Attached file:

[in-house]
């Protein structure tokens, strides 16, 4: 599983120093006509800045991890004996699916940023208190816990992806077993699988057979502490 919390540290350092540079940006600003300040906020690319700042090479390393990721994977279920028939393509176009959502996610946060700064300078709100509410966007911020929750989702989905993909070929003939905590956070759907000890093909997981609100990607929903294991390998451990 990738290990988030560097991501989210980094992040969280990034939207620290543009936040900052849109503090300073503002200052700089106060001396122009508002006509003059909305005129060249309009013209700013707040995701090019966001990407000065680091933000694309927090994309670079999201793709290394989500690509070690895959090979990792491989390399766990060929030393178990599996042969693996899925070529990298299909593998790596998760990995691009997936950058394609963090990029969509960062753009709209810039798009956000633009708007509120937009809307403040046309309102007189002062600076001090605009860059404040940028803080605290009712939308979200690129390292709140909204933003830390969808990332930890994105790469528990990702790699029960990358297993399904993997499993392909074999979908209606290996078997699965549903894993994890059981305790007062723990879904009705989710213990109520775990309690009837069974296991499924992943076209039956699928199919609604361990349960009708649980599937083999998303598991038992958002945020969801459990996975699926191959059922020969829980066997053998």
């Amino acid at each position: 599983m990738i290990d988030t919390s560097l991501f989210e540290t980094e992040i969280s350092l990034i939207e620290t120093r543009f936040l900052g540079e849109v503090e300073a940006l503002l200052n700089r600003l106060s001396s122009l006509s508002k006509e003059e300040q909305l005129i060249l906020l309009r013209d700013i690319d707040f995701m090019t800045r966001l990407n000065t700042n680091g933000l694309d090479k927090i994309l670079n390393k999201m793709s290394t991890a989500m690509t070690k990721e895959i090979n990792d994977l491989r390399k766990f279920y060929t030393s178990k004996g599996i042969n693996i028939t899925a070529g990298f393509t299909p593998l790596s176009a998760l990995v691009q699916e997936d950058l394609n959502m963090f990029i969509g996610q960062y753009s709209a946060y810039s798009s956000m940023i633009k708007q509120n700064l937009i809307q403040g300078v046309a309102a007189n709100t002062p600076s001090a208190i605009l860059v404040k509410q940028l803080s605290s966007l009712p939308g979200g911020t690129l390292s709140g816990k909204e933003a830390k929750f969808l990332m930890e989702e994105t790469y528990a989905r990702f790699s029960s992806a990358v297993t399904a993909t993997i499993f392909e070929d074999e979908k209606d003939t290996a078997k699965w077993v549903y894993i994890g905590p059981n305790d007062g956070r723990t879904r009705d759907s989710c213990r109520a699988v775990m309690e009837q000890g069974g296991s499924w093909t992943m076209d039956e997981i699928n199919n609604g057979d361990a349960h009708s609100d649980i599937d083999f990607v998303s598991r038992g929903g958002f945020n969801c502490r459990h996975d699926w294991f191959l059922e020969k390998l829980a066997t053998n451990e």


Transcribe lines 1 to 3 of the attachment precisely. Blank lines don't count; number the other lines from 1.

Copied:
[in-house]
């Protein structure tokens, strides 16, 4: 599983120093006509800045991890004996699916940023208190816990992806077993699988057979502490 919390540290350092540079940006600003300040906020690319700042090479390393990721994977279920028939393509176009959502996610946060700064300078709100509410966007911020929750989702989905993909070929003939905590956070759907000890093909997981609100990607929903294991390998451990 990738290990988030560097991501989210980094992040969280990034939207620290543009936040900052849109503090300073503002200052700089106060001396122009508002006509003059909305005129060249309009013209700013707040995701090019966001990407000065680091933000694309927090994309670079999201793709290394989500690509070690895959090979990792491989390399766990060929030393178990599996042969693996899925070529990298299909593998790596998760990995691009997936950058394609963090990029969509960062753009709209810039798009956000633009708007509120937009809307403040046309309102007189002062600076001090605009860059404040940028803080605290009712939308979200690129390292709140909204933003830390969808990332930890994105790469528990990702790699029960990358297993399904993997499993392909074999979908209606290996078997699965549903894993994890059981305790007062723990879904009705989710213990109520775990309690009837069974296991499924992943076209039956699928199919609604361990349960009708649980599937083999998303598991038992958002945020969801459990996975699926191959059922020969829980066997053998």
């Amino acid at each position: 599983m990738i290990d988030t919390s560097l991501f989210e540290t980094e992040i969280s350092l990034i939207e620290t120093r543009f936040l900052g540079e849109v503090e300073a940006l503002l200052n700089r600003l106060s001396s122009l006509s508002k006509e003059e300040q909305l005129i060249l906020l309009r013209d700013i690319d707040f995701m090019t800045r966001l990407n000065t700042n680091g933000l694309d090479k927090i994309l670079n390393k999201m793709s290394t991890a989500m690509t070690k990721e895959i090979n990792d994977l491989r390399k766990f279920y060929t030393s178990k004996g599996i042969n693996i028939t899925a070529g990298f393509t299909p593998l790596s176009a998760l990995v691009q699916e997936d950058l394609n959502m963090f990029i969509g996610q960062y753009s709209a946060y810039s798009s956000m940023i633009k708007q509120n700064l937009i809307q403040g300078v046309a309102a007189n709100t002062p600076s001090a208190i605009l860059v404040k509410q940028l803080s605290s966007l009712p939308g979200g911020t690129l390292s709140g816990k909204e933003a830390k929750f969808l990332m930890e989702e994105t790469y528990a989905r990702f790699s029960s992806a990358v297993t399904a993909t993997i499993f392909e070929d074999e979908k209606d003939t290996a078997k699965w077993v549903y894993i994890g905590p059981n305790d007062g956070r723990t879904r009705d759907s989710c213990r109520a699988v775990m309690e009837q000890g069974g296991s499924w093909t992943m076209d039956e997981i699928n199919n609604g057979d361990a349960h009708s609100d649980i599937d083999f990607v998303s598991r038992g929903g958002f945020n969801c502490r459990h996975d699926w294991f191959l059922e020969k390998l829980a066997t053998n451990e």